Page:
After more than a year postponed by the pandemic, a NASA field mission to study the role of small eddies and ocean currents in climate change will lift off and enter the sea in May 2021.
Using scientific instruments and multiple aircraft on a self-propelled ocean glider, the first deployment of the Sub-Mesocale Ocean Dynamics Experiment (SMODE) mission will deploy its suite of instruments in the water and in the air to ensure they work together to show the surface of the ocean. under? Large-scale field activities will begin in October 2021, with the aircraft located at NASA’s Ames Research Center in Mountain View, California. Tom Farrar, Associate Scientist at Woods Hole Oceanographic Institution,
, Massachusetts, said: “This May event was primarily to compare different methods of measuring ocean surface currents so that we can be confident and confident in these measurements when we pilot in October SMODE Principal Investigator.
The SMODE team hopes to learn more about small-scale movements of seawater, such as eddies. These vortices extend for about 6.2 miles or 10 kilometers, slowly moving the sea in a swirling pattern. Scientists believe that these eddies play an important role in transferring heat from the surface to the ocean layer below, and vice versa. Additionally, vortices can play a role in the exchange of heat, gas, and nutrients between the ocean and Earth’s atmosphere. Understanding these small-scale eddies will help scientists better understand how Earth’s oceans slow global climate change.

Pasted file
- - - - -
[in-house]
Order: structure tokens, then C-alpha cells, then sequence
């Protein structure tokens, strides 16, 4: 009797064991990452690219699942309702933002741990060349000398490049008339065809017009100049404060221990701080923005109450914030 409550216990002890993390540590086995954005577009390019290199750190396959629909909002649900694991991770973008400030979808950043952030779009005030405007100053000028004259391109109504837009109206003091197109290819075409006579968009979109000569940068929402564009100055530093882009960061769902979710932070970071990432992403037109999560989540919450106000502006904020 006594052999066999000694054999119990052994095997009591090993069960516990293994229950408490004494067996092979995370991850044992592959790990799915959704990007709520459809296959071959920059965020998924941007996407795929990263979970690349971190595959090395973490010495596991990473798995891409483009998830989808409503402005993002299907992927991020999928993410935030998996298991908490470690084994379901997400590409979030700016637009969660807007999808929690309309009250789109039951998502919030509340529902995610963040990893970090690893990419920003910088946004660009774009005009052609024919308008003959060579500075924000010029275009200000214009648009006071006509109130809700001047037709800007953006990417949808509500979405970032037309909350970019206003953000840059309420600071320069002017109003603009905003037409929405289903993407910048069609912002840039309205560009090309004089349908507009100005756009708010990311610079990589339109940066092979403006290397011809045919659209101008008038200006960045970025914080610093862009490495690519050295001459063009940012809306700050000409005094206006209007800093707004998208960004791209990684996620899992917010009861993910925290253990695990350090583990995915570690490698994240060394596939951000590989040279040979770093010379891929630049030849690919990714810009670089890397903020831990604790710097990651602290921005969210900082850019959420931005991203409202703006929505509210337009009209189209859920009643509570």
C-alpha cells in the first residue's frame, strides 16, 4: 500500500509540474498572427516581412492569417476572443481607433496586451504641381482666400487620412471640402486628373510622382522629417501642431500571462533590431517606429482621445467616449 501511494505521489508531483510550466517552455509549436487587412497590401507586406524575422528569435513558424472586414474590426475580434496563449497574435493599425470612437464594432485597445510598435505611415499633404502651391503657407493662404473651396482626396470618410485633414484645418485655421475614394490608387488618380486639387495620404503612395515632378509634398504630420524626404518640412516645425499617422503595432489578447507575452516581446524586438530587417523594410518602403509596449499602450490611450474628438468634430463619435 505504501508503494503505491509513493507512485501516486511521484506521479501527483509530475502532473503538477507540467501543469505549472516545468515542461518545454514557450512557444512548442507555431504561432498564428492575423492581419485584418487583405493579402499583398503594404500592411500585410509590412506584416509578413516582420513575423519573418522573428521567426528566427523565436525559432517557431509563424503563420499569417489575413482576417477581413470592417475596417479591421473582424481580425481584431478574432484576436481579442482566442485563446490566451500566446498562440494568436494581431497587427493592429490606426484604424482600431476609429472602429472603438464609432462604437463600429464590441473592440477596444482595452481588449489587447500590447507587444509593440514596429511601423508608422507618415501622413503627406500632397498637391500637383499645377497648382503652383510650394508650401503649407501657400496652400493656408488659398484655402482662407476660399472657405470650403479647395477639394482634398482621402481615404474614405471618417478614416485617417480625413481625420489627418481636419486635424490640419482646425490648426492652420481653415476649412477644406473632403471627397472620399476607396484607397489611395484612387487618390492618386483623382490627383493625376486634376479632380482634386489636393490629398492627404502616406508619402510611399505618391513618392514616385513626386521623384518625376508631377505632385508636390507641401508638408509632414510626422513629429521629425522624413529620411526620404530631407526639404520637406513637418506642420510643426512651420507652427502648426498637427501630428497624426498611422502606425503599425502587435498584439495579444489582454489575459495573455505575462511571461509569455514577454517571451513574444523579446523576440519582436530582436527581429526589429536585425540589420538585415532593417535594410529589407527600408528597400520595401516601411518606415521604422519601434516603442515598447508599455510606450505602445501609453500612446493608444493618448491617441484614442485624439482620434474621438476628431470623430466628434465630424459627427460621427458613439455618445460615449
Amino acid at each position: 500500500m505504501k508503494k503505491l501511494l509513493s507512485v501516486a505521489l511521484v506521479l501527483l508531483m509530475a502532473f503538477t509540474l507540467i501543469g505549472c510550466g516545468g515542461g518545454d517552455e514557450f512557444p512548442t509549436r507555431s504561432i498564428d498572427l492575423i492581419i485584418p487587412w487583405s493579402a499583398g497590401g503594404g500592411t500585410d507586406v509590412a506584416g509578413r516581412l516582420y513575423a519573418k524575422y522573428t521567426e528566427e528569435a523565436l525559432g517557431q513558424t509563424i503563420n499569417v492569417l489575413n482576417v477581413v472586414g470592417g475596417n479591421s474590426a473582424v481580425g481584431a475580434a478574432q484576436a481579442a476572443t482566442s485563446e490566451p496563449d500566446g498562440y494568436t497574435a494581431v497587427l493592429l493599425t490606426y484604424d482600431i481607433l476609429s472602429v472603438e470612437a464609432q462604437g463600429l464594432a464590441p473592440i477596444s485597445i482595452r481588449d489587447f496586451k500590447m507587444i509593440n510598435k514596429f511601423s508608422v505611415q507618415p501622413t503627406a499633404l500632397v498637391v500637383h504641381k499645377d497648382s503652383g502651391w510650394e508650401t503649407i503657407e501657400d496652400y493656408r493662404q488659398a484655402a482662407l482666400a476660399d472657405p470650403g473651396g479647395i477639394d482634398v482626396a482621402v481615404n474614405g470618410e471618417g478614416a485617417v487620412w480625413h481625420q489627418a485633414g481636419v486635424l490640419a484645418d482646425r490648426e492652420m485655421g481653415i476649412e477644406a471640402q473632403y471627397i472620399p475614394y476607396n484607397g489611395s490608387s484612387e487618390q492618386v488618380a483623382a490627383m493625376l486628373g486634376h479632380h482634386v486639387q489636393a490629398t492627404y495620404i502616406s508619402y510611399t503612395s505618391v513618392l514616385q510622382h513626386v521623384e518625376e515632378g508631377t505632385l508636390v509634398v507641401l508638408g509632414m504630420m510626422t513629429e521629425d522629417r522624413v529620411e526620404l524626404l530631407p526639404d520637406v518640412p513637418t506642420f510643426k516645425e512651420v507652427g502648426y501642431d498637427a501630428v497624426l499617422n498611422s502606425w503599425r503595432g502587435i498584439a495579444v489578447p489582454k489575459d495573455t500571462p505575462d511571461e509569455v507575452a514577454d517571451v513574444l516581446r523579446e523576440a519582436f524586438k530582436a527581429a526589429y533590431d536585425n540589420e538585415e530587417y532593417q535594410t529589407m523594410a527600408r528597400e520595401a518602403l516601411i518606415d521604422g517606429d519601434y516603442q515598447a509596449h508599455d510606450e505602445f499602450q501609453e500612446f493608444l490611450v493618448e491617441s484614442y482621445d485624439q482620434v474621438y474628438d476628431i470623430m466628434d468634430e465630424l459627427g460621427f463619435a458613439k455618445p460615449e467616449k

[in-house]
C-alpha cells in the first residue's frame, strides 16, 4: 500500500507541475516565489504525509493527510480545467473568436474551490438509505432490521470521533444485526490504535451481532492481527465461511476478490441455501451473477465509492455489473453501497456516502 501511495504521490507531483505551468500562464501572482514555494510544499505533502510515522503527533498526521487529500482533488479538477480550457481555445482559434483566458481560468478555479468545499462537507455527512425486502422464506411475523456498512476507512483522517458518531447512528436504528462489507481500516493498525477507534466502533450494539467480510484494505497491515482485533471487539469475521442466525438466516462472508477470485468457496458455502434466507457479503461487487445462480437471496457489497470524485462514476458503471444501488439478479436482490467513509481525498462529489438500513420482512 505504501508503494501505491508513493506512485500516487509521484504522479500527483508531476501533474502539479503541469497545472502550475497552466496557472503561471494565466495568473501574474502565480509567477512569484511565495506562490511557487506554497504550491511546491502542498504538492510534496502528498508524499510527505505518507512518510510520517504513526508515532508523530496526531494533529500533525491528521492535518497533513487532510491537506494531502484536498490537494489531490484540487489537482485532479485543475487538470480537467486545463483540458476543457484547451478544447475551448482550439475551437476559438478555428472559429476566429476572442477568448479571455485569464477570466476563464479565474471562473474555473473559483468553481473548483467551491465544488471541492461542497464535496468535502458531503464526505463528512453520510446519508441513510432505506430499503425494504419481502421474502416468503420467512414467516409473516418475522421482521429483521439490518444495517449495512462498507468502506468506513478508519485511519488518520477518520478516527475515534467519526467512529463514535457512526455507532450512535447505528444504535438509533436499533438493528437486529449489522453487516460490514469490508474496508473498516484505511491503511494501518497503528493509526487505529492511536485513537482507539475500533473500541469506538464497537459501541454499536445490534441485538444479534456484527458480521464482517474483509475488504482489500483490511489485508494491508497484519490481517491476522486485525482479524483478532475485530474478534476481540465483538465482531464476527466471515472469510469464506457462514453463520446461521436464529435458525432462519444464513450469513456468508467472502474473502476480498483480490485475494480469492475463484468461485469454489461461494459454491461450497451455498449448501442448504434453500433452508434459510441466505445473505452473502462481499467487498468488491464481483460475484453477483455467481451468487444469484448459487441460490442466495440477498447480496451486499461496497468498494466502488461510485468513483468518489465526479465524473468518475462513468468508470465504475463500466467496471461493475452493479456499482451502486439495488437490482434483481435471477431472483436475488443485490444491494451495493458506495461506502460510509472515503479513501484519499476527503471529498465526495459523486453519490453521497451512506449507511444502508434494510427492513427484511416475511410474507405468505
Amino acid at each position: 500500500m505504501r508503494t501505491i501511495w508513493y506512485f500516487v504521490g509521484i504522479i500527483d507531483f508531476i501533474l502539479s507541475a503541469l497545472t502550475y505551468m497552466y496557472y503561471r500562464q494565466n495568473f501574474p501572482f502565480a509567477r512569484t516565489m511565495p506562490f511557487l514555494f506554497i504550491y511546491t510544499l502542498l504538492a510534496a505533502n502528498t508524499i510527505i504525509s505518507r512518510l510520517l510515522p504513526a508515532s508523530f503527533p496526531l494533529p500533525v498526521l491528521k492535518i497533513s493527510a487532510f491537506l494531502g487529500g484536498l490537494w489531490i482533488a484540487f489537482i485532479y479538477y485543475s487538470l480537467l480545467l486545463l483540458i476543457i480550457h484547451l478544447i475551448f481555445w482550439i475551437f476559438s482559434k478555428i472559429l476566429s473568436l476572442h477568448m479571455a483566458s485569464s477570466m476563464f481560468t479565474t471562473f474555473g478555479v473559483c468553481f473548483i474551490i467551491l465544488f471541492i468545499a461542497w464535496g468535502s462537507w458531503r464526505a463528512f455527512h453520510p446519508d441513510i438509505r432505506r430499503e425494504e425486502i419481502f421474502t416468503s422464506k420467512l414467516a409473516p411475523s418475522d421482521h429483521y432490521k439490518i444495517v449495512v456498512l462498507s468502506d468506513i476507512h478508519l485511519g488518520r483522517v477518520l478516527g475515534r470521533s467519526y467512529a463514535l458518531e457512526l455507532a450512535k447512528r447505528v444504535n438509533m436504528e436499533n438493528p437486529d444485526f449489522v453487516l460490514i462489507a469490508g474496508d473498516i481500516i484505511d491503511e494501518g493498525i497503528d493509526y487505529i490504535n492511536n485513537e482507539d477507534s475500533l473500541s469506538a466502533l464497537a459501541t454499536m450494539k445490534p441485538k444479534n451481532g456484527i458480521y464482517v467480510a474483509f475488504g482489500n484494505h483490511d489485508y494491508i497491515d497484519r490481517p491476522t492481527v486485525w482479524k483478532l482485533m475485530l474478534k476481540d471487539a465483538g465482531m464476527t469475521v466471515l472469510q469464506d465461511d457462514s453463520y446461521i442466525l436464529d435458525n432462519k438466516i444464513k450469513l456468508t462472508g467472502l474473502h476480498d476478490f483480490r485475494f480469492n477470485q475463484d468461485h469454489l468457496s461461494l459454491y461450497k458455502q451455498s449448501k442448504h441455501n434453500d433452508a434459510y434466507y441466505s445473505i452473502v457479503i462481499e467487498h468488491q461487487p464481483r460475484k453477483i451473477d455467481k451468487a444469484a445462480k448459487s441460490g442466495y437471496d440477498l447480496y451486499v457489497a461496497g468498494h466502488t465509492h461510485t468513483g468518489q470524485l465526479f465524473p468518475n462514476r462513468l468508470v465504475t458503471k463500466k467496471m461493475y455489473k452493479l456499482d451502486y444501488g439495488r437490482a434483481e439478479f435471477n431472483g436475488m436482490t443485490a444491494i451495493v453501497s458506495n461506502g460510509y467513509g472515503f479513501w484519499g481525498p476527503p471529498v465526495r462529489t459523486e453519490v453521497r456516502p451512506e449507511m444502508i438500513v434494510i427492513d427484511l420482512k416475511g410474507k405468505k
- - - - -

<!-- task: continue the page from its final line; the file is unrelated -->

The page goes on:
Sub-mesoscale ocean dynamics, such as eddies and small ocean currents, are responsible for the eddy pattern of phytoplankton blooms (shown in green and light blue) in the South Atlantic on January 5, 2021.
sub-mesoscale ocean dynamics, such as eddies and small ocean currents, are responsible for the eddy pattern of phytoplankton blooms (shown in green and light blue) in the South Atlantic on January 5, 2021.